REGINA – Frigid temperatures from the past winter continue to wreck havoc on city streets as crews now deal with an unusually high number of sinkholes.
The city says there are about ten problem spots throughout the city, a result of about double the typical number of water leaks during an extremely cold winter.
“The water doesn’t always surface,” said John Ullrich, manager of water and sewer construction. “Sometimes it’ll travel into a sewer when there is a break, so there’s no indication that there’s a leak. Then the ground will wash out and sooner or later there could be a void and the asphalt will collapse.”
Three weeks ago, part of the street in front of Vanessa Enright’s house on Rowell Crescent in the city’s northwest opened up.
“There’s lots of kids that ride their bikes down the street,” said Enright. “At night, there’s lots of cars that drive down the street and if the barricades get moved or if they fall down, someone’s going to get really hurt.”
The city says the hole on Rowell Crescent is the result of a water leak from 2009 and the damage is only now revealing itself.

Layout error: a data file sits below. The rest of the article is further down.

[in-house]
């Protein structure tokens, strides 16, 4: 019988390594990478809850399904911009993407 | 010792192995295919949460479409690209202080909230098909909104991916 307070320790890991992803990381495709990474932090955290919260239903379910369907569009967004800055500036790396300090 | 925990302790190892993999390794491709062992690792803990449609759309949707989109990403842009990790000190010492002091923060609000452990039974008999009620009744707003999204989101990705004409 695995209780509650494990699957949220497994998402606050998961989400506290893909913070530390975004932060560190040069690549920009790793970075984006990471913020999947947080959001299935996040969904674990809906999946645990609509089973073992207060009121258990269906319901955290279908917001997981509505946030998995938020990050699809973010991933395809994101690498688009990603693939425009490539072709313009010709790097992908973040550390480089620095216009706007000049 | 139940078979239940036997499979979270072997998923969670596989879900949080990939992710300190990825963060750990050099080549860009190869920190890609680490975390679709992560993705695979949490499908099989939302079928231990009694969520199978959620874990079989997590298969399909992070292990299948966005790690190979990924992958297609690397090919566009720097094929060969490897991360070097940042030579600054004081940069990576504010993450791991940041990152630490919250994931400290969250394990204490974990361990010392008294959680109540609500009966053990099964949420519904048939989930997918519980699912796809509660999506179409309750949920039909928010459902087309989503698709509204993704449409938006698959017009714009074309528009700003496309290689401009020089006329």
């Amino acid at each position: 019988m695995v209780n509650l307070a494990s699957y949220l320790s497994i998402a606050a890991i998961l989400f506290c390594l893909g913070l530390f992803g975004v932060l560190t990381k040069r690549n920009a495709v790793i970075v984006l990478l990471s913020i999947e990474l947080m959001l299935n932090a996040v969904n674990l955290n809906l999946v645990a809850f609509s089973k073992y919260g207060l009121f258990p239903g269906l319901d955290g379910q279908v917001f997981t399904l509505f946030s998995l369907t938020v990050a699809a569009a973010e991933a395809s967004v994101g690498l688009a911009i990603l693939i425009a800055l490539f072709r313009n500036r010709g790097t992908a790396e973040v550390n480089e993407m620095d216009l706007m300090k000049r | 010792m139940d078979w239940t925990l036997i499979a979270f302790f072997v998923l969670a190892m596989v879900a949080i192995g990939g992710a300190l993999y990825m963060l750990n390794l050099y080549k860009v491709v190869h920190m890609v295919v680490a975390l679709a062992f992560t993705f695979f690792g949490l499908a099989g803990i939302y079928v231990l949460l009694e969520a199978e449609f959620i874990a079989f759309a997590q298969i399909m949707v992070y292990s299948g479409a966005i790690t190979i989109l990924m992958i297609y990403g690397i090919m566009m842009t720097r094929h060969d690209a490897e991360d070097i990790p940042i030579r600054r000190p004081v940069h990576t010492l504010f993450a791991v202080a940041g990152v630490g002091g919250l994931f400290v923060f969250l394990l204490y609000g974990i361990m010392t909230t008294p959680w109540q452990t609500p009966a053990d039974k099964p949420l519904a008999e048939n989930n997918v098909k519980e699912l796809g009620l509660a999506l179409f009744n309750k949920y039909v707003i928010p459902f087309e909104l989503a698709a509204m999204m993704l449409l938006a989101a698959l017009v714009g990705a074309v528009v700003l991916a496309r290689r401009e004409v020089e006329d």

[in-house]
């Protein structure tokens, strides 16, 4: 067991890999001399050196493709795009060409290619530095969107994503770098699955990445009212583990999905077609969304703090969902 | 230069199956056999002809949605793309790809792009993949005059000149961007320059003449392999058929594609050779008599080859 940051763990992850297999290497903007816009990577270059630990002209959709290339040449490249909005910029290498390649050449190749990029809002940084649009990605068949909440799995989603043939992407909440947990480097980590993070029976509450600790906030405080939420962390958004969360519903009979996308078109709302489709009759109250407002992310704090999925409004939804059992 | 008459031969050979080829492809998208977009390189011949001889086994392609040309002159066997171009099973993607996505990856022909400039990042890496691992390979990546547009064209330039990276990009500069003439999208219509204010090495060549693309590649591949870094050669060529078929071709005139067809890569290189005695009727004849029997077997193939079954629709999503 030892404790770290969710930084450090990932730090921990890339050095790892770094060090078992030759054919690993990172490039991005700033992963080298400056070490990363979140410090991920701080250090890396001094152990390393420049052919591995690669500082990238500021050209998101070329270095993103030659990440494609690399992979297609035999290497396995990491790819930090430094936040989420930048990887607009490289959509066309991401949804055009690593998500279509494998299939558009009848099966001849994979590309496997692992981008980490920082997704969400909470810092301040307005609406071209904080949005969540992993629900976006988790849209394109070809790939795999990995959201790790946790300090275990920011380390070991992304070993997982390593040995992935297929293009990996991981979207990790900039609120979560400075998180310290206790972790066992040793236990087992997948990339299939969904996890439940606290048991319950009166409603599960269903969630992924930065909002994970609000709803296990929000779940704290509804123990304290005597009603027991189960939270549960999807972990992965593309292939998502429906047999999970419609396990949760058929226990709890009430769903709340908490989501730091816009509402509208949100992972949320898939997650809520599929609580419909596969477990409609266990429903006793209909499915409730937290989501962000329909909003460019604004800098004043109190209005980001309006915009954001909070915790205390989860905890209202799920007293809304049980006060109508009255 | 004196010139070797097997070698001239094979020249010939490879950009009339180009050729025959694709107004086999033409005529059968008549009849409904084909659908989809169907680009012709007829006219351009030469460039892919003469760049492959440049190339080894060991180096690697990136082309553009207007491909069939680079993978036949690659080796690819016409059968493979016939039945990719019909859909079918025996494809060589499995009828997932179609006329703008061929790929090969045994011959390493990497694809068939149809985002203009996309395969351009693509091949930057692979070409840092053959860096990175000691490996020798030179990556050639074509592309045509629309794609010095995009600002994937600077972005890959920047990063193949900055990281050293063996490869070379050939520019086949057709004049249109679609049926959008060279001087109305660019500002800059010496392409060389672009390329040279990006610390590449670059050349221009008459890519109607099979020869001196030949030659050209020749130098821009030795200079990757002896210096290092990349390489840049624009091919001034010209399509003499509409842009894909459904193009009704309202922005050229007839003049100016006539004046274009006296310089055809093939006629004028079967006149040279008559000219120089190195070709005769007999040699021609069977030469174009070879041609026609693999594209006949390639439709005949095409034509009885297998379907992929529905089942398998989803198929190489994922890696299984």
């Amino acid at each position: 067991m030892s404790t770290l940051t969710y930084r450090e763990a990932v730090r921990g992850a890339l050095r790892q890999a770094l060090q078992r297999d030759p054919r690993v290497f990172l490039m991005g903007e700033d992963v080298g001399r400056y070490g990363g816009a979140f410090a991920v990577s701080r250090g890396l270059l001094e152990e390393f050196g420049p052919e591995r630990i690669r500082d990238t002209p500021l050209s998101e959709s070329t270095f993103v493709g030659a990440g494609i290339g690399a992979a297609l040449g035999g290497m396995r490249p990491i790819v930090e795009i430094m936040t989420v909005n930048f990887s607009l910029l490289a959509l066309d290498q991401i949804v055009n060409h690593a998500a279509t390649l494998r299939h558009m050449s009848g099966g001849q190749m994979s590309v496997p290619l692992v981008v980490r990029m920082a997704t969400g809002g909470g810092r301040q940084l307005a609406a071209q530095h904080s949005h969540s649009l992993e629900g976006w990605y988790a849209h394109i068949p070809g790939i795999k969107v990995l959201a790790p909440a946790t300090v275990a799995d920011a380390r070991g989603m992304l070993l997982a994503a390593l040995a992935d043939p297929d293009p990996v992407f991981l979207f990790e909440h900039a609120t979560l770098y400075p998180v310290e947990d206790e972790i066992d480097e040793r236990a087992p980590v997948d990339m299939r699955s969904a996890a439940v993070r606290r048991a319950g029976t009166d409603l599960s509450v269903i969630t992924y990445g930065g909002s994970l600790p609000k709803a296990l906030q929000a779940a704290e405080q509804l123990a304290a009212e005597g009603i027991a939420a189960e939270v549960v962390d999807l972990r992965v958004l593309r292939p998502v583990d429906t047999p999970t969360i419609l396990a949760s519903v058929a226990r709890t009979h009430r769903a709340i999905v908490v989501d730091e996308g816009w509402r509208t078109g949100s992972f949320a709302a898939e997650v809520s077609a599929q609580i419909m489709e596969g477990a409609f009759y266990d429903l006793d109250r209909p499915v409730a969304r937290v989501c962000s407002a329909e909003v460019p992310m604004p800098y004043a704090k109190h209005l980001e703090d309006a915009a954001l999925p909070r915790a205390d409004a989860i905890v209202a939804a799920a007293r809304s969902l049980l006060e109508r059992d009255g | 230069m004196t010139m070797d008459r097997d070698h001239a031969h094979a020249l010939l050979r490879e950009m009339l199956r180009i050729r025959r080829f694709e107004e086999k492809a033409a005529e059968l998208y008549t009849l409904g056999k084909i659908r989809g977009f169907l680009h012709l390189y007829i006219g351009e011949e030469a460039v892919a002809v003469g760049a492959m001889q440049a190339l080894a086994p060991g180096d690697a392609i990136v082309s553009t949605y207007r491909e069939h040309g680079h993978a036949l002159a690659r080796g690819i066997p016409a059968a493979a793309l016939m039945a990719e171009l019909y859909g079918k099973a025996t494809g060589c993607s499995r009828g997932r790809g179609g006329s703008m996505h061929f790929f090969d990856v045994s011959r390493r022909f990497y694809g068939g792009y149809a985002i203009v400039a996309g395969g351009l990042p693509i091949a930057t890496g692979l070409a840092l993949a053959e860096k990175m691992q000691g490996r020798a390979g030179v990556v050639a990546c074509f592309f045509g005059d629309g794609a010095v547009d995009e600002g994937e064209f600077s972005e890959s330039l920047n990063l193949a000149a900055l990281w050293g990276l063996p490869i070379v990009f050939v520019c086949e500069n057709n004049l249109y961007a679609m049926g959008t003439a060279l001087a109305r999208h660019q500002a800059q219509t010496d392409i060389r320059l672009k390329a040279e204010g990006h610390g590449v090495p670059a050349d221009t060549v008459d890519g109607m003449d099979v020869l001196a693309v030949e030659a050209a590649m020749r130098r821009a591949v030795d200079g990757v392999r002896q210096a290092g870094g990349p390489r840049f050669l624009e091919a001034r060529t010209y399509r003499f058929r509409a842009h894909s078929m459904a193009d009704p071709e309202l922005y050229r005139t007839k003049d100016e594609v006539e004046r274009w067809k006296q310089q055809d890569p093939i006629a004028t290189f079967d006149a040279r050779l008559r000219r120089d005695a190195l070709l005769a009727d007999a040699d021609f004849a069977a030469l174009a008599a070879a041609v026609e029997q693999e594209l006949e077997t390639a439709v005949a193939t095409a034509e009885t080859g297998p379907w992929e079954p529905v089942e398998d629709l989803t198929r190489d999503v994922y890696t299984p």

Meantime, part of the road along Westgate Avenue, east of the airport, is being swallowed up in three spots.
“There’s one that appeared first and then that second one, right in front of my house, appeared afterwards and it’s gotten bigger,” said Mackenzie Wekerle, who lives on Westgate Avenue. “I know we’ve had issues with water main breaks on our street.”
Typically, Regina doesn’t get a large number of sinkholes: “The clay sticks together a bit more and water will find the least path of resistance to get to the surface,” said Ullrich.
However with about five feet of the ground still frozen, water from underground leaks has difficulty escaping to the surface.
Residents should expect a few more sinkholes over the next month or so, as the ground continues to thaw, said Ullrich.
By Tuesday afternoon, the sinkhole in front on Rowell Crescent had been filled.
The city was also expected to fix the one along Westgate Avenue.